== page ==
Comments on Saudi spending in Gulf News, 6 Jan, 2016

7 January, 2016
read 3 minutes

Click here to access the original article, published 6th January 2016; comments highlighted below.

Petrol price hike to have no impact on Saudi spend in the UAE

Saudi government increases petrol prices by more than 50 per cent
Saudi visitors will not spend less in the UAE in the short to medium term, despite the Saudi government increasing petrol prices up to 50 per cent, according to retail industry experts and economists.
The government said last week that it will increase the price of higher-grade unleaded petrol to 0.90 riyals per litre from 0.60 riyals and of lower-grade petrol to 0.75 riyals from 0.45 riyals per litre. It is also scaling back spending this year after posting a budget deficit of 367 billion riyals in 2015. Saudi expects another budget deficit this year, amounting to 326 billion riyals.
Saudi has also increased electricity and water prices.
“The price increase will most definitely not affect Saudi spending on travel and tourism. I do not expect to see a drop in footfall and spending from Saudi tourists,” said Alp Eke, senior economist at the National Bank of Abu Dhabi (NBAD).
Echoing Eke’s views, Mohammad Abdul Rahim Al Fahim, chief executive of Dubai luxury retailer Paris Gallery, said: “No, we do not expect a drop in Saudi tourists and their purchase power. This is because people from Saudi Arabia are relatively experienced with luxury consumption and truly believe in spending on luxury.”
Colin Beaton, managing director of Limelight Creative Services, a retail consultancy in Dubai, also said that the hike in petrol prices will not result in Saudi tourists cutting down on spend in the UAE. However, Saudis could be tightening their budgets because of government budget cuts, he said.
Similarly, Nasser Saidi, president of Nasser Saidi and Associates, and former chief economist at the Dubai International Financial Centre, said: “What will be more important is the effect of the expected overall decline in economic growth in 2016 as a result of reduced government spending or payment delays and tighter liquidity and credit conditions. As growth prospects decline, consumer spending will decline and this could have an impact on Saudi tourism and footfall in the UAE and Dubai.”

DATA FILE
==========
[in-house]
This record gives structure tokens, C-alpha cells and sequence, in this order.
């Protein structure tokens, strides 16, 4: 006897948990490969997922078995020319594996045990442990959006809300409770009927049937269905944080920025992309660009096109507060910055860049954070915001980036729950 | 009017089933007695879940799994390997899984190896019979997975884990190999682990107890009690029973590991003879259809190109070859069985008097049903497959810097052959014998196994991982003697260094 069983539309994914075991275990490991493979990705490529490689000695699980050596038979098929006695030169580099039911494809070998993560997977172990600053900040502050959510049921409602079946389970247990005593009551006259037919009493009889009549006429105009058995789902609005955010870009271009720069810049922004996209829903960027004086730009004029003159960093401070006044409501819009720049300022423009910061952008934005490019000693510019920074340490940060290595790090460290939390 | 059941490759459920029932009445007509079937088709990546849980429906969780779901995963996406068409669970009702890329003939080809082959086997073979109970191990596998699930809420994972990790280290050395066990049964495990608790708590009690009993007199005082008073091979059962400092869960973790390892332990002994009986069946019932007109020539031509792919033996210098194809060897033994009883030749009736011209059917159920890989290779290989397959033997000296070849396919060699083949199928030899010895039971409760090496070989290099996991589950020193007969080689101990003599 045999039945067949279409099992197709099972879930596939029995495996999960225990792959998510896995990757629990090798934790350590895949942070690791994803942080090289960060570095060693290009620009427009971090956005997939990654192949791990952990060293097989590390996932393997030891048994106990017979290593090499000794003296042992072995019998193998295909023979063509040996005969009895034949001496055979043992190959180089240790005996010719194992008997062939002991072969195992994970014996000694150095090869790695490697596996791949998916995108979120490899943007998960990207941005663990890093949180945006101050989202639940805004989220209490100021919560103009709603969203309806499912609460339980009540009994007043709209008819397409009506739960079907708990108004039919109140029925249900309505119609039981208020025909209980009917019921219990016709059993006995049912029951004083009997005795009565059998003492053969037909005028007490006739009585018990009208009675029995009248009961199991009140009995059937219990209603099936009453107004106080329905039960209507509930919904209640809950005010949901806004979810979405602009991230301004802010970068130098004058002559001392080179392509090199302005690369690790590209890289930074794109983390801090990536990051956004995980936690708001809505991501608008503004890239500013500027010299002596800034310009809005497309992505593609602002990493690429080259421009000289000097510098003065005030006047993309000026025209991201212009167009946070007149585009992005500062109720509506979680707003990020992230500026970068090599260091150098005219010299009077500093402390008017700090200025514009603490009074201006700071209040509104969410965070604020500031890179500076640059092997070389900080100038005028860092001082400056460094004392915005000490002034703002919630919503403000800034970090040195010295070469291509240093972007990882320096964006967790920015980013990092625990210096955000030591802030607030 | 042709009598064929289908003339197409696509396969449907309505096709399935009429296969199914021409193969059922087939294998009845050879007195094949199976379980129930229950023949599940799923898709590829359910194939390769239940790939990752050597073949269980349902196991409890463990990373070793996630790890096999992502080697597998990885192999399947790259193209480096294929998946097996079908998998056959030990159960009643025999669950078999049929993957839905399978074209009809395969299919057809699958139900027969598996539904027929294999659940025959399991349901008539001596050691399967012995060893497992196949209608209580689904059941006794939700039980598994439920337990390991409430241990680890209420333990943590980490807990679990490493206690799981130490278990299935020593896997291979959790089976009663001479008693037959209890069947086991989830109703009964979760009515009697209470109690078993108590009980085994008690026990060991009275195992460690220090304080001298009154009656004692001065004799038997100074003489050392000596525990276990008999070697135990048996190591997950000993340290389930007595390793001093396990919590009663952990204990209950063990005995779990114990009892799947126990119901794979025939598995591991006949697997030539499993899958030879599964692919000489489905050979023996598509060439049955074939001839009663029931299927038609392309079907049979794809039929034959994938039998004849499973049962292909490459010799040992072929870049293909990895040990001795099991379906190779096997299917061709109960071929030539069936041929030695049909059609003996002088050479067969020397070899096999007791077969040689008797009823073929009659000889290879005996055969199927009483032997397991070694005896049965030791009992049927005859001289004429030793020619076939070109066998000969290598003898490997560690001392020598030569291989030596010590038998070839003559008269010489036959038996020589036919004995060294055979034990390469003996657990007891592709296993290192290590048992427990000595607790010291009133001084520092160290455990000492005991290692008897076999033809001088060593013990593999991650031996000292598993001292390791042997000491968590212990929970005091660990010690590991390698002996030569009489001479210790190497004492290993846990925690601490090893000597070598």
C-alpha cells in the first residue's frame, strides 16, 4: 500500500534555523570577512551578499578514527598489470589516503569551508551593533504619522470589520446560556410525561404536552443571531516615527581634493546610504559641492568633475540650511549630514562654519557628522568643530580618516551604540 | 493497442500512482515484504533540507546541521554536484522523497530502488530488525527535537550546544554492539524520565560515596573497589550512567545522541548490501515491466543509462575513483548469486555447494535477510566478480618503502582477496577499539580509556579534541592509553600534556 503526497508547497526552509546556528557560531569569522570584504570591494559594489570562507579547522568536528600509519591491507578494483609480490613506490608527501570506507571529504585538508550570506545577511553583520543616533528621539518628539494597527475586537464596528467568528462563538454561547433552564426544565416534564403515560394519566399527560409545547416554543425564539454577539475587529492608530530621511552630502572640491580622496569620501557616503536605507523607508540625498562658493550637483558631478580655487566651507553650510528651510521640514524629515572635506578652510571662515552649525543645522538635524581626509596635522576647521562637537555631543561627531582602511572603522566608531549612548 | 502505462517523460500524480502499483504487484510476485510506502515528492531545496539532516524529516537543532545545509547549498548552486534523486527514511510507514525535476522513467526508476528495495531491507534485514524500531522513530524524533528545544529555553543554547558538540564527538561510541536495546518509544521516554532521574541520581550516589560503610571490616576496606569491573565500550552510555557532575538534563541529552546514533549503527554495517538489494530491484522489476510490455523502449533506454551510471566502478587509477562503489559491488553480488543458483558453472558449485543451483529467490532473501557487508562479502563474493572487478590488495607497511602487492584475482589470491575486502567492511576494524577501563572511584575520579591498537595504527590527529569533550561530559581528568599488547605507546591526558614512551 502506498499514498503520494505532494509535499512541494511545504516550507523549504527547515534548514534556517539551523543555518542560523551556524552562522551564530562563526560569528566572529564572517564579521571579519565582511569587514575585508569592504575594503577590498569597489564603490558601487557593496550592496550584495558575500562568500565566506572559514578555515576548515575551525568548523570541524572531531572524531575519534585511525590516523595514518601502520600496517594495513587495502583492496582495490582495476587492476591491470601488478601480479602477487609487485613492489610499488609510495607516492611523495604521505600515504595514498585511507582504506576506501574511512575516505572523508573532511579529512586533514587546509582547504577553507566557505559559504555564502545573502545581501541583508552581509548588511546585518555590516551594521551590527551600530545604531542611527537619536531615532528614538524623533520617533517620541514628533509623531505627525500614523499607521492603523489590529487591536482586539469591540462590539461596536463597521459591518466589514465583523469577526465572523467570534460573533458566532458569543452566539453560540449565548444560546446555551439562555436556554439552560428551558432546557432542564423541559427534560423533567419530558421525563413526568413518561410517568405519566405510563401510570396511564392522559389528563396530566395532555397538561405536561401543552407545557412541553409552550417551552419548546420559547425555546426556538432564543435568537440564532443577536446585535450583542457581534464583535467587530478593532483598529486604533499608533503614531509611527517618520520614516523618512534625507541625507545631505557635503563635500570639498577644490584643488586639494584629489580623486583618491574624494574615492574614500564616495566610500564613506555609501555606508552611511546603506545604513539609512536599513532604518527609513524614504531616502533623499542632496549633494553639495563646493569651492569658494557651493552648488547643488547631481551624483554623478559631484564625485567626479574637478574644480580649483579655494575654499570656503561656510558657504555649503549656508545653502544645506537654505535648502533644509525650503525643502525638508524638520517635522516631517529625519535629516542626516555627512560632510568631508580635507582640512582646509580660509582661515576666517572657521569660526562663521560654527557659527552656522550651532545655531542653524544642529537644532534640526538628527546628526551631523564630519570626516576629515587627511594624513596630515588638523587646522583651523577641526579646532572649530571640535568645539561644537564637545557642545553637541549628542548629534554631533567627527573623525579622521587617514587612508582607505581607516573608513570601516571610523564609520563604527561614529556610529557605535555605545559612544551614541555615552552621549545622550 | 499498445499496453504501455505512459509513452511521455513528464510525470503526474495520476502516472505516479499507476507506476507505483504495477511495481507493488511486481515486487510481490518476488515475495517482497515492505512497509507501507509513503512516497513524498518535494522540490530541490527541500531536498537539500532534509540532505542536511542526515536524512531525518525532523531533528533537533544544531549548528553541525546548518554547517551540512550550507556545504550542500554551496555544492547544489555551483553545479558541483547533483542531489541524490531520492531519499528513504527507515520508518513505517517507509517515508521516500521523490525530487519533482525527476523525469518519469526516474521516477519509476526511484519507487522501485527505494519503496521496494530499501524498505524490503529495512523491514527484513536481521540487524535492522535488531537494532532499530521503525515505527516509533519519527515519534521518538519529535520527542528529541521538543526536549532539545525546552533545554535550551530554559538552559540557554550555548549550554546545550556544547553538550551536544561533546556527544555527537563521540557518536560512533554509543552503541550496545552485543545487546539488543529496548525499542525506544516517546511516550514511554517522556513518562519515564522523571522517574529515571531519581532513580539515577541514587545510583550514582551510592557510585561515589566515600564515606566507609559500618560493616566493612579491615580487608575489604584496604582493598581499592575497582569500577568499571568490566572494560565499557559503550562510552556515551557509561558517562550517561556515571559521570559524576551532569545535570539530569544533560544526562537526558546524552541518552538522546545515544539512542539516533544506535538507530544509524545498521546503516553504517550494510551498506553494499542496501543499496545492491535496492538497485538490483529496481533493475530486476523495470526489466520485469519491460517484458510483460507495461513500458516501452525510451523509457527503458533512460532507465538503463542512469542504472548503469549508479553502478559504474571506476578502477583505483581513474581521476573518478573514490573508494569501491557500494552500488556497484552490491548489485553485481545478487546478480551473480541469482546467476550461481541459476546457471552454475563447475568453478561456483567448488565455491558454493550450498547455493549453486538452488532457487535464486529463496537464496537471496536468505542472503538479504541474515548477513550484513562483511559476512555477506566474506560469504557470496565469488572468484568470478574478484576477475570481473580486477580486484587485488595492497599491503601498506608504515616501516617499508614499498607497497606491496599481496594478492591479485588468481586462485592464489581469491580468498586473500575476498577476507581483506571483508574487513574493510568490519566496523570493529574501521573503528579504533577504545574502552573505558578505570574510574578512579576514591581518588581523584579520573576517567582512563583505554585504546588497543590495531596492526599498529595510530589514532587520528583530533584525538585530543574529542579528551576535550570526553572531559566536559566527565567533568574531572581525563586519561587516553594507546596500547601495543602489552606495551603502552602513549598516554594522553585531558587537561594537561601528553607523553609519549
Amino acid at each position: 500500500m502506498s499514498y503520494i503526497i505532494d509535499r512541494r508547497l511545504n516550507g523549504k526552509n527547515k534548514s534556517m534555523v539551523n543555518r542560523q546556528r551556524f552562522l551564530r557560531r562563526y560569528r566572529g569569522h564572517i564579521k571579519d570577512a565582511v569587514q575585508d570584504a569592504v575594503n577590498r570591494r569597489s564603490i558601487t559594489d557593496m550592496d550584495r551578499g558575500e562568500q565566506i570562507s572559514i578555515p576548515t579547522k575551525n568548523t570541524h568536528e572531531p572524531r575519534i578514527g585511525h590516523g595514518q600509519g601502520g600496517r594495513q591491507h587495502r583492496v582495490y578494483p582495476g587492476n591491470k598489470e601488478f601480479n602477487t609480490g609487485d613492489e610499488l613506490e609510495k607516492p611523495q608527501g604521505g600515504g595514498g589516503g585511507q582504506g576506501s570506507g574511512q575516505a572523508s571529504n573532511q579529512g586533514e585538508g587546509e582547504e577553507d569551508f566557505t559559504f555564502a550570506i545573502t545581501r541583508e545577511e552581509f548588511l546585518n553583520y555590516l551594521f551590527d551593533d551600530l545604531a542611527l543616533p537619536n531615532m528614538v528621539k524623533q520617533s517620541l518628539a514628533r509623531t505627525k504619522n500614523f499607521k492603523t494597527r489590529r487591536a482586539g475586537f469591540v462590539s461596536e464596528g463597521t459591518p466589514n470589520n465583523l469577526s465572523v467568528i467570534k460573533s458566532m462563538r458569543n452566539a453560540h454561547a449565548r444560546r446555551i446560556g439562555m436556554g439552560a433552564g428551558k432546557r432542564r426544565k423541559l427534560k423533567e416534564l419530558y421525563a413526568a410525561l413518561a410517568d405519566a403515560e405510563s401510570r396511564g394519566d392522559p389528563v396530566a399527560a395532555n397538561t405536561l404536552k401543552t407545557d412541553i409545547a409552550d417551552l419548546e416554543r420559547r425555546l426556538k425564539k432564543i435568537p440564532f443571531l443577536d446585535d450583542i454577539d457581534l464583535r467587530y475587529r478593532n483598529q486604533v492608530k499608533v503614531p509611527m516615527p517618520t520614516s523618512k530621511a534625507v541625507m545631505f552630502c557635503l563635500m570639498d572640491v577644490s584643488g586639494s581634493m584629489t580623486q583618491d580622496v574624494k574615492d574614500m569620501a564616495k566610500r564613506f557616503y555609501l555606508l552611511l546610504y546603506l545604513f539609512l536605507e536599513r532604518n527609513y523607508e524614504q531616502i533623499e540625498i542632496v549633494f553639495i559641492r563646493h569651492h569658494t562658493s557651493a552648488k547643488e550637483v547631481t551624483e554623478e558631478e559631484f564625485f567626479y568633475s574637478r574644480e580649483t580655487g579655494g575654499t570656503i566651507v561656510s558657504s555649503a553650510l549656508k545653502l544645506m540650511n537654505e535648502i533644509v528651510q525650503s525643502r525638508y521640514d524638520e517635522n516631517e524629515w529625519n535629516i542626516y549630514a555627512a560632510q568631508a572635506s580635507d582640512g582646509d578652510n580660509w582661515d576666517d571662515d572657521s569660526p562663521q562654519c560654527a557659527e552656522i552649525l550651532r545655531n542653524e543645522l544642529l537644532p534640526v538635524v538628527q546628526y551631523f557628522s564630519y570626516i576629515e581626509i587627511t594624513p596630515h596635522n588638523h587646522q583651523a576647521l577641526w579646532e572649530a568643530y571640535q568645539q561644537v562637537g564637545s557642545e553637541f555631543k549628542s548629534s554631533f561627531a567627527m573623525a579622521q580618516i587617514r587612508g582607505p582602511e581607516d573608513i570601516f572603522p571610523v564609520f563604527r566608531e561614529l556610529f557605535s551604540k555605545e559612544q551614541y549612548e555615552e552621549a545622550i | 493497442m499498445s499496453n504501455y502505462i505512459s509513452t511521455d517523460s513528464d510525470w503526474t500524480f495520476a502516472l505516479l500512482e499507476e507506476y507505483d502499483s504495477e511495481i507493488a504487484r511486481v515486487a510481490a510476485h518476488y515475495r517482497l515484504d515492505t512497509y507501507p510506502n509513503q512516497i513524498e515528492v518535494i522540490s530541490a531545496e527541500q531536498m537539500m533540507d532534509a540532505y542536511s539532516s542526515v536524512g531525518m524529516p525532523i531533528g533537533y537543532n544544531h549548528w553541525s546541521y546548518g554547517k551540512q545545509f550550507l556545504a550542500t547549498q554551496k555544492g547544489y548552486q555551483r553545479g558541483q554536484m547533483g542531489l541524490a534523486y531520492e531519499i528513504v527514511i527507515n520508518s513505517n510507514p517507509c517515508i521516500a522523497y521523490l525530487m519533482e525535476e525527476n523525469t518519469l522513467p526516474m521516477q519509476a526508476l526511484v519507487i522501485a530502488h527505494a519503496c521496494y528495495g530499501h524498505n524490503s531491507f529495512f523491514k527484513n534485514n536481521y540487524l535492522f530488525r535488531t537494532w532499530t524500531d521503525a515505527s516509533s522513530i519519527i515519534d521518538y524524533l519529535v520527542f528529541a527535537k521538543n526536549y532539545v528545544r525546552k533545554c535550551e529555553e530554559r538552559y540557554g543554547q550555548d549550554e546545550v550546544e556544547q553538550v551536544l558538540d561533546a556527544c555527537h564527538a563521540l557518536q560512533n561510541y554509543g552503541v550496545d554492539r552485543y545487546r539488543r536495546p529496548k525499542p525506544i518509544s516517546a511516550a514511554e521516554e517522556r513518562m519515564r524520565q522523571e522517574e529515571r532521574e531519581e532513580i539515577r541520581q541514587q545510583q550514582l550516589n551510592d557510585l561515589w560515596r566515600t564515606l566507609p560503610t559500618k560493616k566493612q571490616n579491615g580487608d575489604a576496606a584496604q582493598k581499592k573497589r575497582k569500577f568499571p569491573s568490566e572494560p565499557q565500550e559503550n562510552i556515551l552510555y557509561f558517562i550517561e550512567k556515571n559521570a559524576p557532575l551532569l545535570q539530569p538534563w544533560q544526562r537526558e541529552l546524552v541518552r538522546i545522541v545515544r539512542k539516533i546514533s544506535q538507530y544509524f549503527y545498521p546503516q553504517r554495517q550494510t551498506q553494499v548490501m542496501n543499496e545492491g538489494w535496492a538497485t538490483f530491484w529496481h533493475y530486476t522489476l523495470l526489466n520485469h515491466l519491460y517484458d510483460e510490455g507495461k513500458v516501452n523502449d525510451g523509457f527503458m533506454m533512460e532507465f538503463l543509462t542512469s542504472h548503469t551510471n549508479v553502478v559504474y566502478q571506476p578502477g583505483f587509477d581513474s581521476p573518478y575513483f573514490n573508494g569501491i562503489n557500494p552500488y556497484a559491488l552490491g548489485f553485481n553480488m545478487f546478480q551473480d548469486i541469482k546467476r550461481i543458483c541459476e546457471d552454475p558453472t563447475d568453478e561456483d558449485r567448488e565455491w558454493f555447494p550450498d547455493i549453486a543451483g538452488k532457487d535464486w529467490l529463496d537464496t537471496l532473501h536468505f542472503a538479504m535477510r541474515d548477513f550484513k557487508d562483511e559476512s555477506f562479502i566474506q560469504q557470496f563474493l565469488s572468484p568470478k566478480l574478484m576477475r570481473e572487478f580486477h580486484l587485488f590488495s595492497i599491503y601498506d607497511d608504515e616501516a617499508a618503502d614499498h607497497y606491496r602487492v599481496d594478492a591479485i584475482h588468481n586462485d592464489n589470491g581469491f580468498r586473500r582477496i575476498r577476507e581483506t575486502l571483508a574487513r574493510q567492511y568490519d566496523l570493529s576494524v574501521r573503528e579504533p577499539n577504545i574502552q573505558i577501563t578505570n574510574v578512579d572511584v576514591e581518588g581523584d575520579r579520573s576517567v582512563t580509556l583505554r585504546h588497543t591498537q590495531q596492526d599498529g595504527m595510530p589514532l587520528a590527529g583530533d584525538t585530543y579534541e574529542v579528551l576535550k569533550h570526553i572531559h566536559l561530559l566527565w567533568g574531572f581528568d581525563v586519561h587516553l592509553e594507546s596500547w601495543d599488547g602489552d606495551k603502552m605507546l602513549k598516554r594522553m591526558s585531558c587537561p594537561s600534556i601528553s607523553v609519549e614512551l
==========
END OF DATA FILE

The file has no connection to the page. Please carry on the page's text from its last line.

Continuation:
NBAD’s Eke said that the higher petrol prices will result in “a minor reduction in [petrol] consumption levels” as Saudis become more cautious.
“The transportation category constitutes 10.5 per cent of the household budget in Saudi. With the recent gasoline price increase the contribution is expected to increase, but eventually within a couple of months the Saudi public will adjust their petrol consumption patterns,” he said.
Saudi Arabia’s domestic gasoline consumption rose by 35 per cent between 2010 and 2015, from 414,700 barrels a day to 560,000 barrels a day. Domestic diesel consumption rose by 30 per cent, from 615,500 barrels per day in 2010 to 800,000 barrels per day in 2015, according to the Organization of Arab Petroleum Exporting Countries (OAPEC) annual statistical report.
Saudi consumers spent 0.98 per cent of their monthly income in 2013 on petrol, according to data from AA Ireland, a consumer services business. In the US, gasoline expenditure for the average household was $2,912 in 2012, which is 4 per cent of income before taxes, as per a report by the US Energy Information Administration.
The UAE, particularly Dubai, known for its shopping malls and skyscrapers, is a popular holiday destination for Saudis.
Saudis are among the biggest spenders in the country, according to a report by Network International, based on credit and debit card transactions in the UAE. Spending by Saudis in the food and beverage sector grew by 78 per cent year-on-year in the first nine months of 2015, 25 per cent in the hospitality sector and 33 per cent in the fashion sector.

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